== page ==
History offers many examples of technologies that remade the workplace by eliminating jobs and mechanizing entire industries. Still, few “disruptors” have bred angst quite like artificial intelligence (AI).
AI refers to the ability for computers to act independent of human instruction. Informed through machine learning, AI couples the ability to recognize patterns in data and thus make accurate predictions. It also involves the ability to recalibrate, learning from missteps. The implications are vast. But unlike past technologies, AI is really just beginning to make its way into the workplace, and already many are in a frenzy over the impact.
Select business advisories have taken to declarations like AI solutions are “fundamentally reinventing how businesses run, compete and thrive.” Meanwhile, critics of AI have taken to conjuring darker visions of robot overlords.
One of the most well known examples of AI is Watson, the IBM computer system that leapt to fame by winning the game show Jeopardy in 2011. Since then, there have been a series of TV commercials with Watson cast as a sort of philosopher-king of technology paired alongside the mortal likes of Bob Dylan and Serena Williams. However, getting Watson to solve real world problems has produced mixed results at best. This year M.D. Anderson Cancer Center ended its partnership with Watson Health.
It seems Watson was overbilled. The MIT Technology Review noted that the present chorus of doubters regarding Watson are not so much chiming about the failure of AI technology, but rather expressing “a reaction to IBM’s overly optimistic claims of how far Watson would be by now.”
More generally, AI does not appear to be the technology that will reshape business in the near term. According to a 2017 survey conducted by KPMG (.pdf), when it comes to technologies that will drive business innovation over the next three years AI comes in third, behind the Internet of Things (IoT) and robotics. However, as the report notes, it is likely to be the convergence of these technologies together that has the most disruptive impact going forward.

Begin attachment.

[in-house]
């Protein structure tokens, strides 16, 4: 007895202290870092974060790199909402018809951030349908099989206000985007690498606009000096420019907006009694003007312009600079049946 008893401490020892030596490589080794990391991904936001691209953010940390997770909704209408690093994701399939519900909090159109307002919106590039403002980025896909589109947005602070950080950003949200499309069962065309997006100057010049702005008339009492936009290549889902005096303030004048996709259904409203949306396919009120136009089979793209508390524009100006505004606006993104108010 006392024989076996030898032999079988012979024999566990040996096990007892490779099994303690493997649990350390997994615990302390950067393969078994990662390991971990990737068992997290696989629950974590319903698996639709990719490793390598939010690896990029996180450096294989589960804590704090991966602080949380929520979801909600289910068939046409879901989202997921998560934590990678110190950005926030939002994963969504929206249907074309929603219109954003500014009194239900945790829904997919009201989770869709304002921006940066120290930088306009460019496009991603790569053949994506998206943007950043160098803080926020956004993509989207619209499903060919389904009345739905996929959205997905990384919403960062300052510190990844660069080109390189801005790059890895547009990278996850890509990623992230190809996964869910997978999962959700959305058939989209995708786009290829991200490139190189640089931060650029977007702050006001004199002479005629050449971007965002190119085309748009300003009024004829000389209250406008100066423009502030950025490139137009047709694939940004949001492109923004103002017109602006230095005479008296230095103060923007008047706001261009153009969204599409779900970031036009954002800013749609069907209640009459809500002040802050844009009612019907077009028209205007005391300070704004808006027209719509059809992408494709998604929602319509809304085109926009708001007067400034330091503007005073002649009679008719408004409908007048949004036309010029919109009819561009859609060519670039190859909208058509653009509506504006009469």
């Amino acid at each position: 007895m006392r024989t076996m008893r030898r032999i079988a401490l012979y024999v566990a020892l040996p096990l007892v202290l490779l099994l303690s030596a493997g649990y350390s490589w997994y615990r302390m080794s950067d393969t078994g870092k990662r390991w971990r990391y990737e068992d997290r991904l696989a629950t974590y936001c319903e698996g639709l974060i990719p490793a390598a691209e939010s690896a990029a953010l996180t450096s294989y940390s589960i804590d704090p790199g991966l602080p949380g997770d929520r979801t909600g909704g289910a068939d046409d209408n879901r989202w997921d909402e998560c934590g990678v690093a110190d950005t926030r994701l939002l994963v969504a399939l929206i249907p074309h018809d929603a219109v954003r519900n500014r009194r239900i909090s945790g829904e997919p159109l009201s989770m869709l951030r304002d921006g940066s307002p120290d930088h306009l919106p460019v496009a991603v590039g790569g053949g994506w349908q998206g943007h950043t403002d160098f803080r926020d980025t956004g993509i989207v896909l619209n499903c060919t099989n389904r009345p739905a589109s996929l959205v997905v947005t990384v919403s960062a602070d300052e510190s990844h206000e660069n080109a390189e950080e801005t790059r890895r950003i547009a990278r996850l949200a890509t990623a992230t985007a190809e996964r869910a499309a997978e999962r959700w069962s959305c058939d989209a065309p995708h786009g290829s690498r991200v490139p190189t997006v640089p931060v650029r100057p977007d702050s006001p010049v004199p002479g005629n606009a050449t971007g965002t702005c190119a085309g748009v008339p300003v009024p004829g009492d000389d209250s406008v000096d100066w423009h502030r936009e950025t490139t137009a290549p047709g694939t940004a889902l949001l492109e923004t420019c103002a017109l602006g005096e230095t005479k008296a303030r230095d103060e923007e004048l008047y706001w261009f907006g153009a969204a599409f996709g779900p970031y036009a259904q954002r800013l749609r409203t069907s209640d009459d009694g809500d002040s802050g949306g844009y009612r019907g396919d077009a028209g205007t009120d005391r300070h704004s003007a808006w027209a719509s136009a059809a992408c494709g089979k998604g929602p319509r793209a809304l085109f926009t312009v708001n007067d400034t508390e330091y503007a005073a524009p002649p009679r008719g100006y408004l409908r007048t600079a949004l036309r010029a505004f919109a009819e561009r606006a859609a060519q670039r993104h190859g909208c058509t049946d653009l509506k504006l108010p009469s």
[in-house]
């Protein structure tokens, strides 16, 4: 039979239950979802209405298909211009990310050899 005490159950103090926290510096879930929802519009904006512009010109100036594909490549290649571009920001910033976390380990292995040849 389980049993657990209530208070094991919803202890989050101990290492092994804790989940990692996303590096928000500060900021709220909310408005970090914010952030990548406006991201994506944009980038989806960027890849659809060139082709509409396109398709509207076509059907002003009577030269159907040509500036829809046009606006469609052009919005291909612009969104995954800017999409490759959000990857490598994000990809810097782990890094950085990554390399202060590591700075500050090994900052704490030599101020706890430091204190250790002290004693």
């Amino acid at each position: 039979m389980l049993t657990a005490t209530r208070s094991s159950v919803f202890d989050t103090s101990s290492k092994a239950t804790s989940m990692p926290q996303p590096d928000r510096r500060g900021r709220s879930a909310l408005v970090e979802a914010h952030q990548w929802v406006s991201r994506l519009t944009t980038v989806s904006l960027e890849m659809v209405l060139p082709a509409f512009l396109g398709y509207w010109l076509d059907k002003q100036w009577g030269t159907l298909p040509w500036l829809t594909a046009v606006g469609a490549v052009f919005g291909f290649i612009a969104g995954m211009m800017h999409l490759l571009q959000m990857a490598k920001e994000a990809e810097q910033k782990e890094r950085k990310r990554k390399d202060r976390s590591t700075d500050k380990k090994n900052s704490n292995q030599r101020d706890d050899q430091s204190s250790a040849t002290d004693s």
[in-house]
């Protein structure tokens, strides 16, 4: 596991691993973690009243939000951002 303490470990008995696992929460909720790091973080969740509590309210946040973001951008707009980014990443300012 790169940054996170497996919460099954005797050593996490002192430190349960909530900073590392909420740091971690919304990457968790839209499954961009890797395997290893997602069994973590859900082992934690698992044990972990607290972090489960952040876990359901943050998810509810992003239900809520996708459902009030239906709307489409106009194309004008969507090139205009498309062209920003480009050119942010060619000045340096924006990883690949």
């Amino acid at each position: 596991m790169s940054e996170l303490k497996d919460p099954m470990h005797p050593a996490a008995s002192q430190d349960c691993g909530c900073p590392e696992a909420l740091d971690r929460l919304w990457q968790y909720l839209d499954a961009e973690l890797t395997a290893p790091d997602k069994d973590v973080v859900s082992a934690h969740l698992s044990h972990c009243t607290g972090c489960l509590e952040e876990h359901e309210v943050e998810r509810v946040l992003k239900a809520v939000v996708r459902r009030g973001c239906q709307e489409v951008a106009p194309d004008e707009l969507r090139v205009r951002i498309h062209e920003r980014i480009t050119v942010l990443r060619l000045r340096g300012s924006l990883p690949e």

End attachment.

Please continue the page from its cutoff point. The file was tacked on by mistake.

Like other disruptors, the slow immersion of AI into the world owes to economic reality. Today the cost of deploying AI solutions remains relatively high, and it can be difficult to find people with the right skills. Harnessing AI’s predictive power depends on costs coming down and making it easier for companies to implement into real-world situations. As the Wall Street Journal’s Greg Ip noted in a recent column, “Treating prediction as an input into an economic process makes it much easier to map AI’s impact.”
However, despite expressing caution about the dramatic promises some analysts are making about AI, for the software development industry there will be some major changes coming our way. It promises to impact both software development and testing. Thanks to its ability to rapidly sift data and assign probabilities to outcomes, AI will significantly improve software testing and feedback, as well as help developers create better software using AI-based functionality.
Moreover, the path to the AI era is not a cobblestone of mystical skills. Machine learning, and thus AI, both rely heavily on programming with Python, because of its ease of use with data libraries. The biggest change is rather the need for software developers to change their mindset when working with AI.
Rather than fearing AI, software firms in particular are well situated to benefit from the gains in testing efficiency, and improvements in software development, that it promises.